MIG Welding Equipment : Semiautomatic guns. Semiautomatic, hand-held guns are usually similar to a pistol in shape. Sometimes they are shaped similar to an oxyacetylene torch, with electrode wire fed through the barrel or handle. In some versions of the pistol design, where the most cooling is necessary, water is directed through passages in the gun to cool both the contact tube and the metal shielding gas nozzle. The curved gun uses a curved current-carrying body at the front end, through which the shielding gas is brought to the nozzle. This type of gun is designed for small diameter wires and is flexible and maneuverable. It is suited for welding in tight, hard to reach corners and other confined places. Guns are equipped with metal nozzles of various internal diameters to ensure adequate gas shielding. The orifice usually varies from approximately 3/8 to 7/8 in. (10 to 22 mm), depending upon welding requirements. The nozzles are usually threaded to make replacement easier. The conventional pistol type holder is also used for arc spot welding applications where filler metal is required. The heavy nozzle of the holder is slotted to exhaust the gases away from the spot. The pistol grip handle permits easy manual loading of the holder against the work. The welding control is designed to regulate the flow of cooling water and the supply of shielding gas. It is also designed to prevent the wire freezing to the weld by timing the weld over a preset interval. A typical semiautomatic gas-cooled gun is shown in figure 10-46.
MIG Welding Equipment : Air cooled guns. Air-cooled guns are available for applications where water is not readily obtainable as a cooling medium. These guns are available for service up to 600 amperes, intermittent duty, with carbon dioxide shielding gas. However, they are usually limited to 200 amperes with argon or helium shielding. The holder is generally pistol-like and its operation is similar to the water-cooled type. Three general types of air-cooled guns are available. 1. A gun that has the electrode wire fed to it through a flexible conduit from a remote wire feeding mechanism. The conduit is generally in the 12 ft (3.7 m) length range due to the wire feeding limitations of a push-type system. Steel wires of 7/20 to 15/16 in. (8.9 to 23.8 mm) diameter and aluminum wires of 3/64 to 1/8 in. (1.19 to 3.18 mm) diameter can be fed with this arrangement. 2. A gun that has a self-contained wire feed mechanism and electrode wire supply. The wire supply is generally in the form of a 4 in. (102 mm) diameter, 1 to 2-1/2 lb (0.45 to 1.1 kg) spool. This type of gun employs a pull-type wire feed system, and it is not limited by a 12 ft (3.7 m) flexible conduit. Wire diameters of 3/10 to 15/32 in. (7.6 to 11.9 mm) are normally used with this type of gun. 3. A pull-type gun that has the electrode wire fed to it through a flexible conduit from a remote spool. This incorporates a self-contained wire feeding mechanism. It can also be used in a push-pull type feeding system. The system permits the use of flexible conduits in lengths up to 50 ft (15 m) or more from the remote wire feeder. Aluminum and steel electrodes with diameters of 3/10 to 5/8 in. (7.6 to 15.9 mm) can be used with these types of feed mechanisms.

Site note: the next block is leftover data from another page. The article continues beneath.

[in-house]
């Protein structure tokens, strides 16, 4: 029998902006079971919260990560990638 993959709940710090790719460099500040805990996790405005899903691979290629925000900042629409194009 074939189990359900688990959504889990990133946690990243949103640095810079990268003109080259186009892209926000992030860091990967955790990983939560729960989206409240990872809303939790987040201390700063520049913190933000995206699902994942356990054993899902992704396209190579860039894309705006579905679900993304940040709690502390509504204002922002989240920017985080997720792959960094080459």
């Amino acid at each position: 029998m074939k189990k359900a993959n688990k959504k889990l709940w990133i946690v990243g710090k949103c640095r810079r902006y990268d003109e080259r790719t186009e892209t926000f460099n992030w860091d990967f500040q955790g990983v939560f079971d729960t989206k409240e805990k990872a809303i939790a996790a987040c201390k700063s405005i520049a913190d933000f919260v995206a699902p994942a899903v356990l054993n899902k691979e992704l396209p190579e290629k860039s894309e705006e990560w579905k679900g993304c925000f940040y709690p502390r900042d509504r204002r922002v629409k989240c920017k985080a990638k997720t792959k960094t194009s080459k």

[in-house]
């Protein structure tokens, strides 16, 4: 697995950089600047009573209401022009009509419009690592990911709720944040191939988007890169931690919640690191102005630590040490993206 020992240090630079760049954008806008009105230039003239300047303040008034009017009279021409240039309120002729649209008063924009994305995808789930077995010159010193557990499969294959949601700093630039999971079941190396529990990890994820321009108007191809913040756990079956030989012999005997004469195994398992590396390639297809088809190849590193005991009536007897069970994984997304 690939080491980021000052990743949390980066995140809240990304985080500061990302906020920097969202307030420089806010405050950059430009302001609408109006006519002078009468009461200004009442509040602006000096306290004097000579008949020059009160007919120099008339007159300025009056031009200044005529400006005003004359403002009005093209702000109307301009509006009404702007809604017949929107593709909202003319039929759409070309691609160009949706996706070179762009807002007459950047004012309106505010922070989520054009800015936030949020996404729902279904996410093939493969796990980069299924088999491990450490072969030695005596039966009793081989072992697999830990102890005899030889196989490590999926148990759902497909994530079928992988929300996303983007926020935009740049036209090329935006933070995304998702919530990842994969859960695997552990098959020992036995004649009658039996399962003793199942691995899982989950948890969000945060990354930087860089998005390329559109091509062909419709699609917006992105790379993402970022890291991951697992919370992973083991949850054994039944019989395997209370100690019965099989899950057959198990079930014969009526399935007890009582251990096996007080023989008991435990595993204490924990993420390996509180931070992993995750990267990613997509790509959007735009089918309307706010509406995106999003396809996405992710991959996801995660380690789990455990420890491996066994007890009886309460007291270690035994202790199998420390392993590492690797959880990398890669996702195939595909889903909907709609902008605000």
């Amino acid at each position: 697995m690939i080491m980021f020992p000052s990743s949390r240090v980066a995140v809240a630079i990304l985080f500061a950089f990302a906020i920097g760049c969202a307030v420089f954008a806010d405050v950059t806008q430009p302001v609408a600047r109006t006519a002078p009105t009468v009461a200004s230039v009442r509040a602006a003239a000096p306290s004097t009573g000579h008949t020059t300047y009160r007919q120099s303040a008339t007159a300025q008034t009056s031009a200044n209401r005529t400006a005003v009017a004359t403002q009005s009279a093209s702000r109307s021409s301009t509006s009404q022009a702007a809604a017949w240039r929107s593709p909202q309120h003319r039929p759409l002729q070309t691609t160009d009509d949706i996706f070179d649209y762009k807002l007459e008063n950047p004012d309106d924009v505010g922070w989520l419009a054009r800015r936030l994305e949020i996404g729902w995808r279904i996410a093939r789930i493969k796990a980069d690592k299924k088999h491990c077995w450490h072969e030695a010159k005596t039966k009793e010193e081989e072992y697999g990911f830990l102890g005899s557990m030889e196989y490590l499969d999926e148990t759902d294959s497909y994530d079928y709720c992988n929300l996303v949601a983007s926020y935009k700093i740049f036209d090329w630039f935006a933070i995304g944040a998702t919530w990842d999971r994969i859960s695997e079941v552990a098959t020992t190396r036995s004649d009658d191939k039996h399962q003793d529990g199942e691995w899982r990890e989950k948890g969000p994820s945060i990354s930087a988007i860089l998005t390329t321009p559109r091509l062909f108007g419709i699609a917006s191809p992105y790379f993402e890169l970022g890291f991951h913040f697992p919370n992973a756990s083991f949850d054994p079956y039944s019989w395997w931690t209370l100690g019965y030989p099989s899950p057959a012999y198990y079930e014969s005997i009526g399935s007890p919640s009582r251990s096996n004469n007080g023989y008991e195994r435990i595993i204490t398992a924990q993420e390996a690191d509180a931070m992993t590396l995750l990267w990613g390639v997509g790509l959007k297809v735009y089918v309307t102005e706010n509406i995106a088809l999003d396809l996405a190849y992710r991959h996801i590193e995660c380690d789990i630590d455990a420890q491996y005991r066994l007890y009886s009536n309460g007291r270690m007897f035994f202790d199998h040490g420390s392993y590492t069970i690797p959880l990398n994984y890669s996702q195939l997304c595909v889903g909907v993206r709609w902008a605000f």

Water-cooled guns for manual MIG welding similar to gas-cooled types with the addition of water cooling ducts. The ducts circulate water around the contact tube and the gas nozzle. Water cooling permits the gun to operate continuously at rated capacity and at lower temperatures. Water-coded guns are used for applications requiring 200 to 750 amperes. The water in and out lines to the gun add weight and reduce maneuverability of the gun for welding.
The selection of air or water cooled MIG welding guns is based on the type of shielding gas, welding current range, materials, weld joint design, and existing shop practice. Air-cooled guns are heavier than water-cooled guns of the same welding current capacity. However, air-cooled guns are easier to manipulate to weld out-of-position and in confined areas.